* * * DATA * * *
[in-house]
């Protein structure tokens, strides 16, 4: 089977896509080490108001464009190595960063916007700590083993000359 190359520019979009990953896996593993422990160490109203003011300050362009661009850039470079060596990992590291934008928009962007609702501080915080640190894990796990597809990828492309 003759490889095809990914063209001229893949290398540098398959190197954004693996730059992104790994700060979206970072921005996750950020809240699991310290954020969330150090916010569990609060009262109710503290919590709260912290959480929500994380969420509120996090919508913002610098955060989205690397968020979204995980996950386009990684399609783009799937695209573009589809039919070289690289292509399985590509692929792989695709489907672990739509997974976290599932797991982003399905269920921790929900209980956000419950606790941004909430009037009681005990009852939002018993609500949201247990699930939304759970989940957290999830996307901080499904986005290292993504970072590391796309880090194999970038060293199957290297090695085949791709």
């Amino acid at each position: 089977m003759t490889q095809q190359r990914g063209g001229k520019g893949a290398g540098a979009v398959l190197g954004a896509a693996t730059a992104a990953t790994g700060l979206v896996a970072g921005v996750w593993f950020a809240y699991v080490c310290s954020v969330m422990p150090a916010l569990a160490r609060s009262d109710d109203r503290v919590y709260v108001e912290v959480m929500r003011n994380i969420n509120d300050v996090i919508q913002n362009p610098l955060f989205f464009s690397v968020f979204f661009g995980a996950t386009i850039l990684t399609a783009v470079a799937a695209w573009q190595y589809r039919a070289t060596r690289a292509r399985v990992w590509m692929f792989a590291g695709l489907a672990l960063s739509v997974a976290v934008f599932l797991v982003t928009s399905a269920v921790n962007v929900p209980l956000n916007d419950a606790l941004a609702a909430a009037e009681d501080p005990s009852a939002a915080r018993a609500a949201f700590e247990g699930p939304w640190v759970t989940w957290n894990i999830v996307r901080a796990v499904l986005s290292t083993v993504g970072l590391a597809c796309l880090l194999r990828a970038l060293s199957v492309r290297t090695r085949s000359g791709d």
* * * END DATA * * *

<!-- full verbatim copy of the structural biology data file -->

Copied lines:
[in-house]
């Protein structure tokens, strides 16, 4: 089977896509080490108001464009190595960063916007700590083993000359 190359520019979009990953896996593993422990160490109203003011300050362009661009850039470079060596990992590291934008928009962007609702501080915080640190894990796990597809990828492309 003759490889095809990914063209001229893949290398540098398959190197954004693996730059992104790994700060979206970072921005996750950020809240699991310290954020969330150090916010569990609060009262109710503290919590709260912290959480929500994380969420509120996090919508913002610098955060989205690397968020979204995980996950386009990684399609783009799937695209573009589809039919070289690289292509399985590509692929792989695709489907672990739509997974976290599932797991982003399905269920921790929900209980956000419950606790941004909430009037009681005990009852939002018993609500949201247990699930939304759970989940957290999830996307901080499904986005290292993504970072590391796309880090194999970038060293199957290297090695085949791709």
């Amino acid at each position: 089977m003759t490889q095809q190359r990914g063209g001229k520019g893949a290398g540098a979009v398959l190197g954004a896509a693996t730059a992104a990953t790994g700060l979206v896996a970072g921005v996750w593993f950020a809240y699991v080490c310290s954020v969330m422990p150090a916010l569990a160490r609060s009262d109710d109203r503290v919590y709260v108001e912290v959480m929500r003011n994380i969420n509120d300050v996090i919508q913002n362009p610098l955060f989205f464009s690397v968020f979204f661009g995980a996950t386009i850039l990684t399609a783009v470079a799937a695209w573009q190595y589809r039919a070289t060596r690289a292509r399985v990992w590509m692929f792989a590291g695709l489907a672990l960063s739509v997974a976290v934008f599932l797991v982003t928009s399905a269920v921790n962007v929900p209980l956000n916007d419950a606790l941004a609702a909430a009037e009681d501080p005990s009852a939002a915080r018993a609500a949201f700590e247990g699930p939304w640190v759970t989940w957290n894990i999830v996307r901080a796990v499904l986005s290292t083993v993504g970072l590391a597809c796309l880090l194999r990828a970038l060293s199957v492309r290297t090695r085949s000359g791709d």